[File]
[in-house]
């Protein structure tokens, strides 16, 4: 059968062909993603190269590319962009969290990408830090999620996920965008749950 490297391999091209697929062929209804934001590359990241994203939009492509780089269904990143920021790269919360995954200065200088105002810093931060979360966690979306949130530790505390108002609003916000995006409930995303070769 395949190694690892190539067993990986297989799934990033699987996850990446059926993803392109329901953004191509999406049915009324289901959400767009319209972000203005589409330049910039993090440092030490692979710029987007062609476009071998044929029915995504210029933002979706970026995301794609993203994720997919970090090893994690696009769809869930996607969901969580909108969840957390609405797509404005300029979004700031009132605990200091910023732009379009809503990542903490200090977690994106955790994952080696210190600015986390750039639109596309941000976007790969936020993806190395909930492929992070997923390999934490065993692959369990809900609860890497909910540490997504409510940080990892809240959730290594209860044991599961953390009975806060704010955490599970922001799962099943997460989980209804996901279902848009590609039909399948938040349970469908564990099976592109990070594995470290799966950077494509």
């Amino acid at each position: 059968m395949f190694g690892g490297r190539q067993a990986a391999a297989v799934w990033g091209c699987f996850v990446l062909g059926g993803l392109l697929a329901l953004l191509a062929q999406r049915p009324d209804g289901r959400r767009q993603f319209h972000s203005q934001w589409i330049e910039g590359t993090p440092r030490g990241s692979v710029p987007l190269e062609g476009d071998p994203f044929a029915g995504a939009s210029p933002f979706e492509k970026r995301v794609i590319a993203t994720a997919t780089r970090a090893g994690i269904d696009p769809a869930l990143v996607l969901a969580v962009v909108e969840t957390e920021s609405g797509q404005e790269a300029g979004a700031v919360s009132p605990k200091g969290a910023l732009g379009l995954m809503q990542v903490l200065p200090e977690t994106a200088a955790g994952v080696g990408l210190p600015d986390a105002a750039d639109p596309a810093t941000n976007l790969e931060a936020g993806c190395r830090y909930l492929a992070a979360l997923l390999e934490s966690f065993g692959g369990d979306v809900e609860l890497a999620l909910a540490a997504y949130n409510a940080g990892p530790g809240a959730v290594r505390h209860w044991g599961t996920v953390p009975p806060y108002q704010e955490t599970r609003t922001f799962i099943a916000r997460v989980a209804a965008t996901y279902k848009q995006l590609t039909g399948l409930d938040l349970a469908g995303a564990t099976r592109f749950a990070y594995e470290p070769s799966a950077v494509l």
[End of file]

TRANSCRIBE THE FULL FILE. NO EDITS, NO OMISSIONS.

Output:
[in-house]
């Protein structure tokens, strides 16, 4: 059968062909993603190269590319962009969290990408830090999620996920965008749950 490297391999091209697929062929209804934001590359990241994203939009492509780089269904990143920021790269919360995954200065200088105002810093931060979360966690979306949130530790505390108002609003916000995006409930995303070769 395949190694690892190539067993990986297989799934990033699987996850990446059926993803392109329901953004191509999406049915009324289901959400767009319209972000203005589409330049910039993090440092030490692979710029987007062609476009071998044929029915995504210029933002979706970026995301794609993203994720997919970090090893994690696009769809869930996607969901969580909108969840957390609405797509404005300029979004700031009132605990200091910023732009379009809503990542903490200090977690994106955790994952080696210190600015986390750039639109596309941000976007790969936020993806190395909930492929992070997923390999934490065993692959369990809900609860890497909910540490997504409510940080990892809240959730290594209860044991599961953390009975806060704010955490599970922001799962099943997460989980209804996901279902848009590609039909399948938040349970469908564990099976592109990070594995470290799966950077494509």
């Amino acid at each position: 059968m395949f190694g690892g490297r190539q067993a990986a391999a297989v799934w990033g091209c699987f996850v990446l062909g059926g993803l392109l697929a329901l953004l191509a062929q999406r049915p009324d209804g289901r959400r767009q993603f319209h972000s203005q934001w589409i330049e910039g590359t993090p440092r030490g990241s692979v710029p987007l190269e062609g476009d071998p994203f044929a029915g995504a939009s210029p933002f979706e492509k970026r995301v794609i590319a993203t994720a997919t780089r970090a090893g994690i269904d696009p769809a869930l990143v996607l969901a969580v962009v909108e969840t957390e920021s609405g797509q404005e790269a300029g979004a700031v919360s009132p605990k200091g969290a910023l732009g379009l995954m809503q990542v903490l200065p200090e977690t994106a200088a955790g994952v080696g990408l210190p600015d986390a105002a750039d639109p596309a810093t941000n976007l790969e931060a936020g993806c190395r830090y909930l492929a992070a979360l997923l390999e934490s966690f065993g692959g369990d979306v809900e609860l890497a999620l909910a540490a997504y949130n409510a940080g990892p530790g809240a959730v290594r505390h209860w044991g599961t996920v953390p009975p806060y108002q704010e955490t599970r609003t922001f799962i099943a916000r997460v989980a209804a965008t996901y279902k848009q995006l590609t039909g399948l409930d938040l349970a469908g995303a564990t099976r592109f749950a990070y594995e470290p070769s799966a950077v494509l």